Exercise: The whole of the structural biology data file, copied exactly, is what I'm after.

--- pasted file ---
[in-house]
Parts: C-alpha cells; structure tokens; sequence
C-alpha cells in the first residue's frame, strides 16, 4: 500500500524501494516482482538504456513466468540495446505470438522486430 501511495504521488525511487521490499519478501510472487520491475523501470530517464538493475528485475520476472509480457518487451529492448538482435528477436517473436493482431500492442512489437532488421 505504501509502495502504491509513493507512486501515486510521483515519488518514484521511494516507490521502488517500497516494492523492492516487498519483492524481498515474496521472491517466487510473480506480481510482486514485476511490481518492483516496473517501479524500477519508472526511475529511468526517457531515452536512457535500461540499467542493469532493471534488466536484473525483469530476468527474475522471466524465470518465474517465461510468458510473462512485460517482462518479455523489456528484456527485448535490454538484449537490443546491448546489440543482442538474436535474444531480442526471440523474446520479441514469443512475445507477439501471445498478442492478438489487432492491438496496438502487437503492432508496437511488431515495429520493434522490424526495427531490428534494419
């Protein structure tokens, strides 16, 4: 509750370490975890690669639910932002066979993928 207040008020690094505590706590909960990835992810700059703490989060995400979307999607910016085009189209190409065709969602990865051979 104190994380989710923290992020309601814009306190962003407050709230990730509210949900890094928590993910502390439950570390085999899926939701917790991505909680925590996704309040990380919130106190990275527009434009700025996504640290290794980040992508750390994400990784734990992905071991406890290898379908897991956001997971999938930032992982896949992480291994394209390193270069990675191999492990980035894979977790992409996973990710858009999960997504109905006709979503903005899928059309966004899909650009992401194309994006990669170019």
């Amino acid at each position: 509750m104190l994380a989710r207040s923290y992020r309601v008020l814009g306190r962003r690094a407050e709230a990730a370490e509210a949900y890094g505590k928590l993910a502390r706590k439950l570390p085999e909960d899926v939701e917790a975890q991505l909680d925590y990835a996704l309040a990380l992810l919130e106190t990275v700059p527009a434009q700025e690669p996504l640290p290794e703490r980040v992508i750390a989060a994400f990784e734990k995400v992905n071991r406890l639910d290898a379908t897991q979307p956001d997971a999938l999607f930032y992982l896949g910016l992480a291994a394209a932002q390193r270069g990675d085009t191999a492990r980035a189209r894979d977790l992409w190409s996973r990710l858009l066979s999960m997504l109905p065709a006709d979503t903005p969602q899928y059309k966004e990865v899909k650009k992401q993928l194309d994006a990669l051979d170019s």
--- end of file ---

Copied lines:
[in-house]
Parts: C-alpha cells; structure tokens; sequence
C-alpha cells in the first residue's frame, strides 16, 4: 500500500524501494516482482538504456513466468540495446505470438522486430 501511495504521488525511487521490499519478501510472487520491475523501470530517464538493475528485475520476472509480457518487451529492448538482435528477436517473436493482431500492442512489437532488421 505504501509502495502504491509513493507512486501515486510521483515519488518514484521511494516507490521502488517500497516494492523492492516487498519483492524481498515474496521472491517466487510473480506480481510482486514485476511490481518492483516496473517501479524500477519508472526511475529511468526517457531515452536512457535500461540499467542493469532493471534488466536484473525483469530476468527474475522471466524465470518465474517465461510468458510473462512485460517482462518479455523489456528484456527485448535490454538484449537490443546491448546489440543482442538474436535474444531480442526471440523474446520479441514469443512475445507477439501471445498478442492478438489487432492491438496496438502487437503492432508496437511488431515495429520493434522490424526495427531490428534494419
């Protein structure tokens, strides 16, 4: 509750370490975890690669639910932002066979993928 207040008020690094505590706590909960990835992810700059703490989060995400979307999607910016085009189209190409065709969602990865051979 104190994380989710923290992020309601814009306190962003407050709230990730509210949900890094928590993910502390439950570390085999899926939701917790991505909680925590996704309040990380919130106190990275527009434009700025996504640290290794980040992508750390994400990784734990992905071991406890290898379908897991956001997971999938930032992982896949992480291994394209390193270069990675191999492990980035894979977790992409996973990710858009999960997504109905006709979503903005899928059309966004899909650009992401194309994006990669170019």
């Amino acid at each position: 509750m104190l994380a989710r207040s923290y992020r309601v008020l814009g306190r962003r690094a407050e709230a990730a370490e509210a949900y890094g505590k928590l993910a502390r706590k439950l570390p085999e909960d899926v939701e917790a975890q991505l909680d925590y990835a996704l309040a990380l992810l919130e106190t990275v700059p527009a434009q700025e690669p996504l640290p290794e703490r980040v992508i750390a989060a994400f990784e734990k995400v992905n071991r406890l639910d290898a379908t897991q979307p956001d997971a999938l999607f930032y992982l896949g910016l992480a291994a394209a932002q390193r270069g990675d085009t191999a492990r980035a189209r894979d977790l992409w190409s996973r990710l858009l066979s999960m997504l109905p065709a006709d979503t903005p969602q899928y059309k966004e990865v899909k650009k992401q993928l194309d994006a990669l051979d170019s």